The Amazon e-commerce giant is built on a large market concept that can be home to all online shopping, whether it is for goods and services sold alone or sold by third parties. Now – utilizing a new trend for direct-to-consumer (D2C) sales, he partners with Adobe to increase its efforts to play a role in even transactions outside the Amazon.com website.
About Branded Stores for Amazon Sellers.
Today, Adobe announced that it is working with Amazon on a new program called “Branded Stores for Amazon Sellers”, to create what they describe as “branded storefronts” (not specifically described as websites) aimed at small traders who have sell through Amazon (and possibly other market platforms) to build their own first-party trading experience – while still using multiple transaction and fulfillment tools for the Amazon ecosystem. For now, those tools don’t seem to include Prime, although from what I understand to expand Prime outside the Amazon.com ecosystem it is on the road map. Instead, this includes Amazon Pay, fulfillment and hosting on AWS.
This is not an exclusive agreement, but Adobe says Amazon calls it the partner of choice. “Branded Shop” offers were launched first in North America, with plans to expand to Europe in the coming months. Prices have not been announced.
The news is interesting on two sides. In the end Adobe, this follows from the announcement made yesterday, where Adobe (which held the Imagine event this week in Vegas) noted that Magento gained integration with Amazon and Google. Traders can now use the Magento platform to manage inventory, prices, and other details on the Amazon list. Today’s news is another sign of how Adobe might have many tools for merchants to push for the new “Commerce Cloud” effort (launched in March), but has no scale of transactions and merchant customers owned by Amazon.
Small businesses and middle markets.
“Small businesses and middle markets take direct ownership of how they manage customer experience to differentiate, grow and build loyalty,” said Jason Woosley, vice president of Trade Products and Platforms, Adobe, in a statement. “Our work with Amazon empowers this large community of sellers to get closer to their customers while saving their time and money for development.”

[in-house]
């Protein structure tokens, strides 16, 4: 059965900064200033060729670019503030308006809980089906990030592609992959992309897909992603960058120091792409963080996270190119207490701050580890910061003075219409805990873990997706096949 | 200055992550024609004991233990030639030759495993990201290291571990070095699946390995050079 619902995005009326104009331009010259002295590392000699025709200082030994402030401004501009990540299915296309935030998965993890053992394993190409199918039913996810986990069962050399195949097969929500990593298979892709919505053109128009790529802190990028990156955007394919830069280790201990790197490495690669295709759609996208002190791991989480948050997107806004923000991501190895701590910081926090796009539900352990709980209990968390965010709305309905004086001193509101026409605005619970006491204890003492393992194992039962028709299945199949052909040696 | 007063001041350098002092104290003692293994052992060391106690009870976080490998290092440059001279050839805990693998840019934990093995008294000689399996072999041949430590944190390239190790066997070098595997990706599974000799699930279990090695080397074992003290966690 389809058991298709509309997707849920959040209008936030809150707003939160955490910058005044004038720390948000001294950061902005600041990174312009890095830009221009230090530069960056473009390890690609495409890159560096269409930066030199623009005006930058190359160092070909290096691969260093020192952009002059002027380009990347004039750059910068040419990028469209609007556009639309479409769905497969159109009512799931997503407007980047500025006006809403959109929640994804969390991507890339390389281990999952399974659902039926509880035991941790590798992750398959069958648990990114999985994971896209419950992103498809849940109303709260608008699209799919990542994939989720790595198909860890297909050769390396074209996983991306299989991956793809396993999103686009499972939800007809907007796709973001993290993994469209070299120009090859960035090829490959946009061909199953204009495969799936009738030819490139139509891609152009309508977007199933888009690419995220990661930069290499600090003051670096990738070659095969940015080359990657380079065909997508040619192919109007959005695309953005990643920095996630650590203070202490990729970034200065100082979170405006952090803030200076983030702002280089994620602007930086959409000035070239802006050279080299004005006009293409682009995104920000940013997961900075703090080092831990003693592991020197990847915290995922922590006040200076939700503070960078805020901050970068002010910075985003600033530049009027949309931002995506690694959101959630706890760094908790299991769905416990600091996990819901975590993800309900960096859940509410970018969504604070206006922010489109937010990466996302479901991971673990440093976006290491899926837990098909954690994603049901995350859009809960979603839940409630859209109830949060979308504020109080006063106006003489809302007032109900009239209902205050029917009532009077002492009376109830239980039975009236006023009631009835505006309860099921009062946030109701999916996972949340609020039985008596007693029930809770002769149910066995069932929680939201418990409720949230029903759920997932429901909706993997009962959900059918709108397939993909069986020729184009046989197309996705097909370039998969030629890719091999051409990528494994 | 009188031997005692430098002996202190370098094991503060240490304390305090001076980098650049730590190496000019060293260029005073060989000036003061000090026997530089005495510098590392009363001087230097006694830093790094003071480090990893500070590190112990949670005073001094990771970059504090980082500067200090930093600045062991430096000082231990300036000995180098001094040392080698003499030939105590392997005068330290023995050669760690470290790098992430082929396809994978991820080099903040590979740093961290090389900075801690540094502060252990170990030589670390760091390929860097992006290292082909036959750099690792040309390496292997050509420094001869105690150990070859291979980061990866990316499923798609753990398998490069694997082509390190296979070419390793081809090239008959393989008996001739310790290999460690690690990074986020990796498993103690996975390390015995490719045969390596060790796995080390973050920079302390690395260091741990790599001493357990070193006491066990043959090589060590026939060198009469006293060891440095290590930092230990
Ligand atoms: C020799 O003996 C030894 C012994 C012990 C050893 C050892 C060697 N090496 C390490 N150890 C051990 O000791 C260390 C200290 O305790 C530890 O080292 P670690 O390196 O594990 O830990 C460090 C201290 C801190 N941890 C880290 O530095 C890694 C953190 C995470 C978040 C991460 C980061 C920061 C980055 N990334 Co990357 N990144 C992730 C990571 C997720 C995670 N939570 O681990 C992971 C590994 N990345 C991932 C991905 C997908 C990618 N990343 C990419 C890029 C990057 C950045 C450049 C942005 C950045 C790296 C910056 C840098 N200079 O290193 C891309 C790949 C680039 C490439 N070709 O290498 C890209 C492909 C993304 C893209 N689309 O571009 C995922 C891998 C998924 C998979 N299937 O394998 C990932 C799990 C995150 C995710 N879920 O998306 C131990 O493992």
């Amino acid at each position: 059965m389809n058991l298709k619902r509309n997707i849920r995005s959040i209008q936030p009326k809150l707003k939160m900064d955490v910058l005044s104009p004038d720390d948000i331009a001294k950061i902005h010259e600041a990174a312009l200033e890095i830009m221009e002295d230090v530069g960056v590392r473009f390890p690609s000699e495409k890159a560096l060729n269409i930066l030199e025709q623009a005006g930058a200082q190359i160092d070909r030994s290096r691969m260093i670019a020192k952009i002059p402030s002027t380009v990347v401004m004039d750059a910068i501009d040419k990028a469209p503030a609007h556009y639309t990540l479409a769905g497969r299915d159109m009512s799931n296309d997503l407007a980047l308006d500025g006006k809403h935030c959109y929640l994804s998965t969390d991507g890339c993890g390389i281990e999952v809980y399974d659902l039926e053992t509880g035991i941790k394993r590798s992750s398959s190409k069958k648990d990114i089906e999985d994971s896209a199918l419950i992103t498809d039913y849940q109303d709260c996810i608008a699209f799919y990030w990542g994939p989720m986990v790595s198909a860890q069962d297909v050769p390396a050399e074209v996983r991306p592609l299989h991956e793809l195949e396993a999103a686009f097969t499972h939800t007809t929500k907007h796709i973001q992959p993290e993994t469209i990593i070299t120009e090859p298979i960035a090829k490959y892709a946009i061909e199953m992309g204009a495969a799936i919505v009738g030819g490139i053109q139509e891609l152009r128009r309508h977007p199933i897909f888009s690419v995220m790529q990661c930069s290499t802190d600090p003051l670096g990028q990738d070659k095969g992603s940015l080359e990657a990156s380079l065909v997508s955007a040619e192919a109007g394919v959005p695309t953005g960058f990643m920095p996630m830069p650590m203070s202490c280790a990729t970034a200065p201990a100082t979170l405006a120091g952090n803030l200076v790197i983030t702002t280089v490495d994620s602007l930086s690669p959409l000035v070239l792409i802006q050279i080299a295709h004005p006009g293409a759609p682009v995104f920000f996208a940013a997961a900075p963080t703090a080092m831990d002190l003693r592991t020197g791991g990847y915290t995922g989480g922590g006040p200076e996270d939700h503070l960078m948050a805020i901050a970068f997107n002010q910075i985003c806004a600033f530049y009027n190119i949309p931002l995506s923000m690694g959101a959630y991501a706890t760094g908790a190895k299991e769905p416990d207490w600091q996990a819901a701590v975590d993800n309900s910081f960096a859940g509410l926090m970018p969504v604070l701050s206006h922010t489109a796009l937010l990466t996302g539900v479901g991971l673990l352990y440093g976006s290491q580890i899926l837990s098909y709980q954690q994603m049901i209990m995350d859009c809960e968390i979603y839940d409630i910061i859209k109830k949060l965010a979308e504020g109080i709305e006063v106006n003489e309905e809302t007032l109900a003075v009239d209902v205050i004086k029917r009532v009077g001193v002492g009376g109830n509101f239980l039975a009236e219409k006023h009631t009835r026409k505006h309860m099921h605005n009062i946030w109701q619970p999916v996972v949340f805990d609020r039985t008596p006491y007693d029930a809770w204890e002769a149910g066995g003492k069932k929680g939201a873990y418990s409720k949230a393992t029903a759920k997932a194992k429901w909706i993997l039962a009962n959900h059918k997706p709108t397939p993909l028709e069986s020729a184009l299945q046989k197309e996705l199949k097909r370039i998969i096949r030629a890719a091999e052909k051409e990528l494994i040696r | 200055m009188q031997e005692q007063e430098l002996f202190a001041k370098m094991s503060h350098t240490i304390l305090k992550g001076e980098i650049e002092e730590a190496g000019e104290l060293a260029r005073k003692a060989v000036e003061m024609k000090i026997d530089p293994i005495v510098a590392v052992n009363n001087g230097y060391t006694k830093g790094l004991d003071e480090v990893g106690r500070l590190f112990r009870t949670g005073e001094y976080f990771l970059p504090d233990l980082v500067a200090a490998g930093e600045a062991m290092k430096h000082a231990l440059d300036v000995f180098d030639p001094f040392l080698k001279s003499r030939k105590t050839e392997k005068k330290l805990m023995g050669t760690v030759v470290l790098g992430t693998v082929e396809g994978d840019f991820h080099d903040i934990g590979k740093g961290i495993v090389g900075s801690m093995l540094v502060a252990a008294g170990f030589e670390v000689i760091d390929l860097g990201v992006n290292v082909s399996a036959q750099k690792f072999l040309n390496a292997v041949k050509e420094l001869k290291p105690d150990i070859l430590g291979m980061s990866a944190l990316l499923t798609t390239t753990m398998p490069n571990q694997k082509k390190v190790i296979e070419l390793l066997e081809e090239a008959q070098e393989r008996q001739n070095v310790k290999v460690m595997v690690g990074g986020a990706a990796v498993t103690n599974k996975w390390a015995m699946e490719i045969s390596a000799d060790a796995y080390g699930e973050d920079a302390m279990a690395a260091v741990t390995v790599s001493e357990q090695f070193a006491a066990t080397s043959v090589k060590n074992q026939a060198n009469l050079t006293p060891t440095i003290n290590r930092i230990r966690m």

On Amazon’s side, collaboration with Adobe is a sign of how companies are trying to change over the times, and specifically to respond better to improving D2C in the world of e-commerce. In D2C – which has been strong in the fashion world but also increasingly appears in other categories – brands develop direct relationships with their customers (not through the Amazon.com list) that can reach not only websites, but also a large social media presence on Instagram, Snapchat, Facebook, Twitter and so on. In fact, in some cases even websites are thrown out the window, to help reach customers wherever they are.
“We are very pleased to support the Amazon Store Branded Shop offering from Magento, which was built on our long-term collaboration with Adobe,” said Terry Wise, VP, Channels and Alliance, Amazon Web Services, Inc. “Supported by AWS, this launch will give sellers a seamless way to grow their business and scale for the peak shopping period.”
For more details, Amazon has offered the option to create a brand store on Amazon.com since 2017. The disadvantage of this is that they are limited to their interface and do not provide much control to the seller in terms of functionality. Navigate outside the first page, and you tend to find yourself again in the basic Amazon experience: great for Amazon, and I think it is rather helpful in terms of predictability, but not what each brand wants or needs right now.
To continue to grow, Amazon has made a gradual step to expand the way the trading tools it has built for its own platform can be applied elsewhere. In March, the company announced a partnership with “Worldpay” to be built